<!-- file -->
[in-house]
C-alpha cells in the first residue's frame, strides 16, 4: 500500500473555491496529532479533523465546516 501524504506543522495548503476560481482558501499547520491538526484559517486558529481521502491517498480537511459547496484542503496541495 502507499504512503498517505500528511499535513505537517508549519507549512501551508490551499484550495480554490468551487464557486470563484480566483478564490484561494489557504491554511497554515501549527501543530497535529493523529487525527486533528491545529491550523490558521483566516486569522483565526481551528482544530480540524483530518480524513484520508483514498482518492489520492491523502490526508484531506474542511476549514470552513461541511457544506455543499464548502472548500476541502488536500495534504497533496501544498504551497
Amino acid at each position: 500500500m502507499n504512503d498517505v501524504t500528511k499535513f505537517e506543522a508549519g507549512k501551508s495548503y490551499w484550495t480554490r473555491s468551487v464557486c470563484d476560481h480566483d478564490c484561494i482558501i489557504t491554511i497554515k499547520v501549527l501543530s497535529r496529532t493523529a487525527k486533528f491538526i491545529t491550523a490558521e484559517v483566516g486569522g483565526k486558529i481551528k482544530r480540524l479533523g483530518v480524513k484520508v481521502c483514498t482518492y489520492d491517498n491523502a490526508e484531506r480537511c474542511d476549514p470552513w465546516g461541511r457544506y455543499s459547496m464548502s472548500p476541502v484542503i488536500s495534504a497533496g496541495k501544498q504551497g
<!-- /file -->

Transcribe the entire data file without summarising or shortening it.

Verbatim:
[in-house]
C-alpha cells in the first residue's frame, strides 16, 4: 500500500473555491496529532479533523465546516 501524504506543522495548503476560481482558501499547520491538526484559517486558529481521502491517498480537511459547496484542503496541495 502507499504512503498517505500528511499535513505537517508549519507549512501551508490551499484550495480554490468551487464557486470563484480566483478564490484561494489557504491554511497554515501549527501543530497535529493523529487525527486533528491545529491550523490558521483566516486569522483565526481551528482544530480540524483530518480524513484520508483514498482518492489520492491523502490526508484531506474542511476549514470552513461541511457544506455543499464548502472548500476541502488536500495534504497533496501544498504551497
Amino acid at each position: 500500500m502507499n504512503d498517505v501524504t500528511k499535513f505537517e506543522a508549519g507549512k501551508s495548503y490551499w484550495t480554490r473555491s468551487v464557486c470563484d476560481h480566483d478564490c484561494i482558501i489557504t491554511i497554515k499547520v501549527l501543530s497535529r496529532t493523529a487525527k486533528f491538526i491545529t491550523a490558521e484559517v483566516g486569522g483565526k486558529i481551528k482544530r480540524l479533523g483530518v480524513k484520508v481521502c483514498t482518492y489520492d491517498n491523502a490526508e484531506r480537511c474542511d476549514p470552513w465546516g461541511r457544506y455543499s459547496m464548502s472548500p476541502v484542503i488536500s495534504a497533496g496541495k501544498q504551497g